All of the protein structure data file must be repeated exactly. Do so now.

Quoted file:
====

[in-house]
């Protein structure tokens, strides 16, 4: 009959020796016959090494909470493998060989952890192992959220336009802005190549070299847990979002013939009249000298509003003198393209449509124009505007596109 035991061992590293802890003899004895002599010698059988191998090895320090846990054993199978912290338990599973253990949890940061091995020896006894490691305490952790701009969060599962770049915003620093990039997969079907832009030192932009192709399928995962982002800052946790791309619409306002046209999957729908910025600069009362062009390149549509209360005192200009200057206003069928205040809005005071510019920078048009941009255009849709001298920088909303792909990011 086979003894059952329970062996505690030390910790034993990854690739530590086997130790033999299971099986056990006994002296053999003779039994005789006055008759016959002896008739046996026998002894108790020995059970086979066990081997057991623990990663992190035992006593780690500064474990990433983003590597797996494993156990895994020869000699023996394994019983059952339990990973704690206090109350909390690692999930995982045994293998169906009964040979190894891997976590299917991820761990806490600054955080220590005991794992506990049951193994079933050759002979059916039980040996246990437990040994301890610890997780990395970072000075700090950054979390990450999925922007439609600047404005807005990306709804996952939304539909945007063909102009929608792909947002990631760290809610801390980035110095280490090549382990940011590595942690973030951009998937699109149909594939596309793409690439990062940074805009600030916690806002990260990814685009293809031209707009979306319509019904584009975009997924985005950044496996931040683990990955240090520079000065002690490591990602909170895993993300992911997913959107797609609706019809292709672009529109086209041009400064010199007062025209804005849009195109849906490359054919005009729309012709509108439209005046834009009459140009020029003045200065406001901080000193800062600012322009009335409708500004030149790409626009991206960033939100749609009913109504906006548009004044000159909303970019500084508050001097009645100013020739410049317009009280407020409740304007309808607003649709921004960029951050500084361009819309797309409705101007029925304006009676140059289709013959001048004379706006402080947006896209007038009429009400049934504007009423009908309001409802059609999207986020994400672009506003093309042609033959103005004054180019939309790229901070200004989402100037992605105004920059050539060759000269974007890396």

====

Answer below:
[in-house]
């Protein structure tokens, strides 16, 4: 009959020796016959090494909470493998060989952890192992959220336009802005190549070299847990979002013939009249000298509003003198393209449509124009505007596109 035991061992590293802890003899004895002599010698059988191998090895320090846990054993199978912290338990599973253990949890940061091995020896006894490691305490952790701009969060599962770049915003620093990039997969079907832009030192932009192709399928995962982002800052946790791309619409306002046209999957729908910025600069009362062009390149549509209360005192200009200057206003069928205040809005005071510019920078048009941009255009849709001298920088909303792909990011 086979003894059952329970062996505690030390910790034993990854690739530590086997130790033999299971099986056990006994002296053999003779039994005789006055008759016959002896008739046996026998002894108790020995059970086979066990081997057991623990990663992190035992006593780690500064474990990433983003590597797996494993156990895994020869000699023996394994019983059952339990990973704690206090109350909390690692999930995982045994293998169906009964040979190894891997976590299917991820761990806490600054955080220590005991794992506990049951193994079933050759002979059916039980040996246990437990040994301890610890997780990395970072000075700090950054979390990450999925922007439609600047404005807005990306709804996952939304539909945007063909102009929608792909947002990631760290809610801390980035110095280490090549382990940011590595942690973030951009998937699109149909594939596309793409690439990062940074805009600030916690806002990260990814685009293809031209707009979306319509019904584009975009997924985005950044496996931040683990990955240090520079000065002690490591990602909170895993993300992911997913959107797609609706019809292709672009529109086209041009400064010199007062025209804005849009195109849906490359054919005009729309012709509108439209005046834009009459140009020029003045200065406001901080000193800062600012322009009335409708500004030149790409626009991206960033939100749609009913109504906006548009004044000159909303970019500084508050001097009645100013020739410049317009009280407020409740304007309808607003649709921004960029951050500084361009819309797309409705101007029925304006009676140059289709013959001048004379706006402080947006896209007038009429009400049934504007009423009908309001409802059609999207986020994400672009506003093309042609033959103005004054180019939309790229901070200004989402100037992605105004920059050539060759000269974007890396």